An overview of high-interest pet loans:
- From: A number of countries have taken action against online pet stores and stores that offer high-interest loans and expensive rental arrangements to their customers.
- Why: States argue that retail pet stores target low- or low-credit individuals with high-interest loans that can double or triple the price of a pet.
- where: Twelve states have taken steps to limit the practice of offering high-interest loans through online pet stores.
A number of countries have taken action against the high-interest loans and exorbitant leasing arrangements that online and convenience pet stores impose on their customers.
A high-interest loan or rental arrangement for a consumer who purchases a pet from an online pet store or from a real pet store can end up costing two to three times the original cost of the animal, Washington Post Reports.
Illinois and California are two states that have recently taken steps to counter the practice, with the former outlawing high-interest loans earlier this year.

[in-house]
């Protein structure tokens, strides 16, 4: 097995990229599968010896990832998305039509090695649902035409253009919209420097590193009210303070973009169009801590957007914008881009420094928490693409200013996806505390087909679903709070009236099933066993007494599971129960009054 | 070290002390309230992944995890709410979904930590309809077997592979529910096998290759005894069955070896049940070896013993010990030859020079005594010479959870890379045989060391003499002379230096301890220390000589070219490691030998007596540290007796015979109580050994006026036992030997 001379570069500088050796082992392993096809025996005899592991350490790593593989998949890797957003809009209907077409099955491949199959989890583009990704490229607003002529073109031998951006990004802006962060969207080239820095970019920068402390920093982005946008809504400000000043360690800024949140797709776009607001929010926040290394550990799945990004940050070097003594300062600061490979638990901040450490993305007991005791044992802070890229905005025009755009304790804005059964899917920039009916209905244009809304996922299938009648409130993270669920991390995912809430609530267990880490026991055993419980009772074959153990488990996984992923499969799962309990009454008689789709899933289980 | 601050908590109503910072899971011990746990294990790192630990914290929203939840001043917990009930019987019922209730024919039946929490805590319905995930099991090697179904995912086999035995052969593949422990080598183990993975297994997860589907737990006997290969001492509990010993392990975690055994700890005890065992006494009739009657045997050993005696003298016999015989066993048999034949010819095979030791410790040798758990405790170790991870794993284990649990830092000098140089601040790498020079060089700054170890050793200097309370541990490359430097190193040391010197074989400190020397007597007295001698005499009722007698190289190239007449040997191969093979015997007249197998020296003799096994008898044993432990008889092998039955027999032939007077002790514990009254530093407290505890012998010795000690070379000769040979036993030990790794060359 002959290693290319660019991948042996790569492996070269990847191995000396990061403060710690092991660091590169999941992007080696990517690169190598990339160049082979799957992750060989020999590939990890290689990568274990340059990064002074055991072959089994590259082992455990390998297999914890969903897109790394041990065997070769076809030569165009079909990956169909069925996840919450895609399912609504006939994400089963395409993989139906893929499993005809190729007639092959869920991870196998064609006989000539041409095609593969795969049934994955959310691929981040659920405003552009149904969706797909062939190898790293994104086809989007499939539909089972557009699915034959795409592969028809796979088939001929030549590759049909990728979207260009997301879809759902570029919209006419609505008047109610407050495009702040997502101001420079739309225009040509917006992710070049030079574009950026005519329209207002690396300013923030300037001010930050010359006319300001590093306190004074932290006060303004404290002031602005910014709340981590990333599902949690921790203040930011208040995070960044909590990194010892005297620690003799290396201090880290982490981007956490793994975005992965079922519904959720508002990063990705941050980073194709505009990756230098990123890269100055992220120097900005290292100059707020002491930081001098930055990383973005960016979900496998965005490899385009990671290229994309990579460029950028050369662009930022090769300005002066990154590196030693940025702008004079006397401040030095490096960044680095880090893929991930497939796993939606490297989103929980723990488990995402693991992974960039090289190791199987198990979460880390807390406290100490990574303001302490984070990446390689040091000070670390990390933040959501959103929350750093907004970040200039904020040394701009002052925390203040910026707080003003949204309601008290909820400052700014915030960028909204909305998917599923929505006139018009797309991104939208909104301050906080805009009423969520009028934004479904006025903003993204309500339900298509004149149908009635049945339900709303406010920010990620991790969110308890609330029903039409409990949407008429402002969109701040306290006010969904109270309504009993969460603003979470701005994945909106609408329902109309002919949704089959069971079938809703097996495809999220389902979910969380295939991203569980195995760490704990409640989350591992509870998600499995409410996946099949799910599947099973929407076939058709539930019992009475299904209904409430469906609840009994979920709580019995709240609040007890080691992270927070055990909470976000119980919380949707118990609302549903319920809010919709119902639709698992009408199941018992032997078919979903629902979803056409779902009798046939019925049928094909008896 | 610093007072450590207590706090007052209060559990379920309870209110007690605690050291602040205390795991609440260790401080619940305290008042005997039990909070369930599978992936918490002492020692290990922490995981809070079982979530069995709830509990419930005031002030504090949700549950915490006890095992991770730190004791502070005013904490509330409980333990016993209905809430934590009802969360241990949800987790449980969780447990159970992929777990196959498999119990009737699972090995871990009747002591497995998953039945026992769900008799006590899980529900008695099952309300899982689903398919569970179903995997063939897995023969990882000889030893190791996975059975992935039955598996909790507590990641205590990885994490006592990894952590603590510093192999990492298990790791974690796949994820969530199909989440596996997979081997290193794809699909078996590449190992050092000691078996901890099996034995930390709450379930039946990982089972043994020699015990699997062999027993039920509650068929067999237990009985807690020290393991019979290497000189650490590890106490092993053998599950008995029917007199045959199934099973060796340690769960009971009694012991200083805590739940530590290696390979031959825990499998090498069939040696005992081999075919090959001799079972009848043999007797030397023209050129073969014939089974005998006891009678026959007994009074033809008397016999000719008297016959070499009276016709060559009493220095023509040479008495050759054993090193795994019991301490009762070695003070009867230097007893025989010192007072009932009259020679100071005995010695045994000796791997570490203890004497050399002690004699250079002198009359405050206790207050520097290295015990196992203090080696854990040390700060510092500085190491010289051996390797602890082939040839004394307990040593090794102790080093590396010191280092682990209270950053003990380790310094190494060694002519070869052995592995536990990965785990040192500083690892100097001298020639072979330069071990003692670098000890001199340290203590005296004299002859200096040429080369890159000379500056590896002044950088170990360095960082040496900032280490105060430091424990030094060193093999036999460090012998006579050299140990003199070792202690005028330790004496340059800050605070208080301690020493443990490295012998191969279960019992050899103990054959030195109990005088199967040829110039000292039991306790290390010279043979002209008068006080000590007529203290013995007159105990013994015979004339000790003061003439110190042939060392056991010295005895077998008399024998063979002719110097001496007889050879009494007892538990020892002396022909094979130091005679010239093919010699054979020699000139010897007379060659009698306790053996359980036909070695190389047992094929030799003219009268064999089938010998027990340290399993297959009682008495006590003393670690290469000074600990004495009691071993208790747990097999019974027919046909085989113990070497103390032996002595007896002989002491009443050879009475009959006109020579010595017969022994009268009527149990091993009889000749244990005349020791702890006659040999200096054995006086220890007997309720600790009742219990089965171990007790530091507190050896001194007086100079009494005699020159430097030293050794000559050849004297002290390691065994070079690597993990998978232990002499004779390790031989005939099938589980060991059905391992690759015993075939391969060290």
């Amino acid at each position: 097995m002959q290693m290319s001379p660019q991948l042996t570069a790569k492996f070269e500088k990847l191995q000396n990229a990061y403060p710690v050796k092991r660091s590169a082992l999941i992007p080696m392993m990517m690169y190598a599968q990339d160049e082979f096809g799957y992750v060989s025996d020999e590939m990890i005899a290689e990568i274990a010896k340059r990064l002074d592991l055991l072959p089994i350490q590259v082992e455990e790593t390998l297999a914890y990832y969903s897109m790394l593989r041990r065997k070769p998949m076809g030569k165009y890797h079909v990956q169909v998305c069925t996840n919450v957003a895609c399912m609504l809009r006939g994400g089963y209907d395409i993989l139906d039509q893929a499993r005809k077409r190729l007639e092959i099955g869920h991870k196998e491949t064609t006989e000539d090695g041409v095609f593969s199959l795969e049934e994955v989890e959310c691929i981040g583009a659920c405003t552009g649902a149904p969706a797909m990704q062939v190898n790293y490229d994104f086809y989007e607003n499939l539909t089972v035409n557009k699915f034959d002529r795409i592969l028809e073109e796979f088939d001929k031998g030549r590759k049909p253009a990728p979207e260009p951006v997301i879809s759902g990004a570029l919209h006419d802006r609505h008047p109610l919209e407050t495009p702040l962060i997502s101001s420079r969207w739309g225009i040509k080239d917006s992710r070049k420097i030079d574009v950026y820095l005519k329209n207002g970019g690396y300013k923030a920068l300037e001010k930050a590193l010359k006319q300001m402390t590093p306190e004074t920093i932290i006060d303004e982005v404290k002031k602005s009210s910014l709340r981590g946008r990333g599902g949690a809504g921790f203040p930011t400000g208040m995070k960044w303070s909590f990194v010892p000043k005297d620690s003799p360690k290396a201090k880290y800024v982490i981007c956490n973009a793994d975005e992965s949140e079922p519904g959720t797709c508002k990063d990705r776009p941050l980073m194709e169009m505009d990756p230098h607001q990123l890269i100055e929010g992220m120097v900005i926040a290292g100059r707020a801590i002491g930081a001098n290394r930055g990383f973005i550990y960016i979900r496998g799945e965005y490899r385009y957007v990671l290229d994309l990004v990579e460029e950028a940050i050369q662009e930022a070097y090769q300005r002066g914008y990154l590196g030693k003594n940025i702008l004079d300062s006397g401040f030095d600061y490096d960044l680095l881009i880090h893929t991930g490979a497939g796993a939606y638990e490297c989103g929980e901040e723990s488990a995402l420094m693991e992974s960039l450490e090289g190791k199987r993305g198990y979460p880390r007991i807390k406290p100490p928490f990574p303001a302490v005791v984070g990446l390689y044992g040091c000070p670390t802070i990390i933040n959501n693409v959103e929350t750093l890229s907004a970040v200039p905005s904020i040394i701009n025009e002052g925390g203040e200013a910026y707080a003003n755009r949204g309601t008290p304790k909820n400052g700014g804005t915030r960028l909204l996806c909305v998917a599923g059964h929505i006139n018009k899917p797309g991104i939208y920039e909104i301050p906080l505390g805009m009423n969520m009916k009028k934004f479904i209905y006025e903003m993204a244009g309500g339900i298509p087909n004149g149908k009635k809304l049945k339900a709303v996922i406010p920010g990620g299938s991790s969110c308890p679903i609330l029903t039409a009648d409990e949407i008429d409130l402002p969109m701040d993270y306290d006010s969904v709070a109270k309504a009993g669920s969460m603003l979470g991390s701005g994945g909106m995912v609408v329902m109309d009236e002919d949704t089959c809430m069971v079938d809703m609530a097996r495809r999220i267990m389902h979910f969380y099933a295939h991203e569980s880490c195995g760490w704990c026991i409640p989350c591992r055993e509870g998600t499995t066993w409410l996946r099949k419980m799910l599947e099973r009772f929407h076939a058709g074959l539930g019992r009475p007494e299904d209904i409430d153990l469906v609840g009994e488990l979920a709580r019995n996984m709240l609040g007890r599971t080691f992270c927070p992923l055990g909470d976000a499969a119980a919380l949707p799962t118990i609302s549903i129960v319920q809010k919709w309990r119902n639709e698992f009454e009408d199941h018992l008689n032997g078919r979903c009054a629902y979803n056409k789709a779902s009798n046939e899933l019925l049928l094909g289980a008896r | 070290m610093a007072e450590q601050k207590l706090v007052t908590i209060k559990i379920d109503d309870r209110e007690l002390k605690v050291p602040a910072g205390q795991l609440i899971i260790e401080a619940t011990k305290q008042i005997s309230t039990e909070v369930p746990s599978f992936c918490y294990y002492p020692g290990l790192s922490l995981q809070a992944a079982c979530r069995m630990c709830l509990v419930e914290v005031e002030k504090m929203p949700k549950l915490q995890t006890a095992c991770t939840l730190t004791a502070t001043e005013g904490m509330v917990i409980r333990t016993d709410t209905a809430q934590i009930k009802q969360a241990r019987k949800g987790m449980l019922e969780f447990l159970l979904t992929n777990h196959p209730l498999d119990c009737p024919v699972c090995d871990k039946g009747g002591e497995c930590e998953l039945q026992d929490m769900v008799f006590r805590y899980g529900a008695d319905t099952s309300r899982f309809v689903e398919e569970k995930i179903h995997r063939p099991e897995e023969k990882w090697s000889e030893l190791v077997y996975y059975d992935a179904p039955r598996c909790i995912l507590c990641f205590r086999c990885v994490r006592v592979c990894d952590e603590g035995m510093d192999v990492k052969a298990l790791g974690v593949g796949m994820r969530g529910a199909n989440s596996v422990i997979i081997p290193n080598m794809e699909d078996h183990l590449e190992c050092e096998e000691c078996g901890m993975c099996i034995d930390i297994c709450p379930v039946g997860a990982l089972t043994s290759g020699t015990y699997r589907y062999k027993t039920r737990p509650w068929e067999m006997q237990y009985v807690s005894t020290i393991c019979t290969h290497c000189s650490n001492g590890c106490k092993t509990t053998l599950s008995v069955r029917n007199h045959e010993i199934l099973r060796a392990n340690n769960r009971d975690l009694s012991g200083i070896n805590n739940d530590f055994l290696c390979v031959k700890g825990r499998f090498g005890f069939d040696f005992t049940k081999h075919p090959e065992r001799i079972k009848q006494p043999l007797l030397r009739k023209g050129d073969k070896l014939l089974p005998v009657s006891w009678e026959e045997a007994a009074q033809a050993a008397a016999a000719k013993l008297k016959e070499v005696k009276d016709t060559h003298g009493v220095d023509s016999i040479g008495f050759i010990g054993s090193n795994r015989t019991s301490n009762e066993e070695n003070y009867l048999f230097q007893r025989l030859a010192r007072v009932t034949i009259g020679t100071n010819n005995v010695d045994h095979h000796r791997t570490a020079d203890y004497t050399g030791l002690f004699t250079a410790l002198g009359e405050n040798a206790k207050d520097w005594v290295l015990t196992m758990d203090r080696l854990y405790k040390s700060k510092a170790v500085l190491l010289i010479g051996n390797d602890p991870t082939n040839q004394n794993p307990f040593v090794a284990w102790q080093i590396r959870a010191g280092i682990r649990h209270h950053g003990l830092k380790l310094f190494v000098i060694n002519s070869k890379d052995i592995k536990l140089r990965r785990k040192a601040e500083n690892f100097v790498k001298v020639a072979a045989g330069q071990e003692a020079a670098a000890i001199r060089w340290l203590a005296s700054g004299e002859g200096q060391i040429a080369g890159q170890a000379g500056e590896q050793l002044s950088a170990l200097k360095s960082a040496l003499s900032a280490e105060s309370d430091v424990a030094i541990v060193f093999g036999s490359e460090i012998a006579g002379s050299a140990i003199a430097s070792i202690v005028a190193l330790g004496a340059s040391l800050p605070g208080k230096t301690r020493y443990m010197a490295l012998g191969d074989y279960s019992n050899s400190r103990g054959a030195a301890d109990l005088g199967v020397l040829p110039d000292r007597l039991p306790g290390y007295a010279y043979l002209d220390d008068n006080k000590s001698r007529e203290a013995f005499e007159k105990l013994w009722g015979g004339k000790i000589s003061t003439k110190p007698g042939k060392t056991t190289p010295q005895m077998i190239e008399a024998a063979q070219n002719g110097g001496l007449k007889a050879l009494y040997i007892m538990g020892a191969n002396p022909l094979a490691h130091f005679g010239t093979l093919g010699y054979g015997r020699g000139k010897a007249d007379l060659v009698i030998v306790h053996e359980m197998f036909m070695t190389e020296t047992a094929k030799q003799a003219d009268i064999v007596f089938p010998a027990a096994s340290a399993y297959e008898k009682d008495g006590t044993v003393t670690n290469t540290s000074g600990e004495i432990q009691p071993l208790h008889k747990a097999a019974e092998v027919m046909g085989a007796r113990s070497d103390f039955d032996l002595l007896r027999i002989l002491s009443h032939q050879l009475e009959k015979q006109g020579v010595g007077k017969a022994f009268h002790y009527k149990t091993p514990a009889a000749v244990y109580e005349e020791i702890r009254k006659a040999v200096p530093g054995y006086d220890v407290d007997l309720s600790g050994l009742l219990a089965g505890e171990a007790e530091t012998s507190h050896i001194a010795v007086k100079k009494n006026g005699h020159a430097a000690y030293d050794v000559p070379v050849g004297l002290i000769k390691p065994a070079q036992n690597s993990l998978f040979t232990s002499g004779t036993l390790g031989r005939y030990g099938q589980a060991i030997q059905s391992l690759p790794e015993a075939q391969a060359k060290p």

Meanwhile, California Governor Gavin Newsom signed a bill earlier this week that largely bans online pet stores from entering into a financing agreement when selling cats, dogs or rabbits, the Washington Post reported.
Ten other states are said to already ban pet store rental schemes that require a refund if the animal is not paid.
Providing pet loans to consumers is not a new practice; However, offering high-interest loans to individuals who have no or poor credit is a new development, the Washington Post reports.
Five states ban dogs from retail pet stores
Five states have gone so far as to ban the sale of dogs, as well as cats and rabbits, in some cases, entirely from retail pet stores, often arguing with customers buying a costly pet with health problems.
Complaints about expensive loans and rental options, meanwhile, have also increased in the past several years, according to the Animal Legal Defense Trusts, the National Consumer Law Center and the Humane Society, the Washington Post reports.
Congress reportedly took steps last year aimed at ending the practice of providing high-interest pet loans, while bills introduced by Congress in 2019 and 2021 — which are currently stalled — demanded a 36% cap on the interest rate for all lenders.
In related pet news, famous pet food and product companies have Advertise a recall or face class action This year, including Aldi, Blue Buffalo, and Bayer, among others.
Did you buy a pet with a high interest loan or an expensive rental arrangement? Let us know in the comments!
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Countries take action against high-interest pet loans
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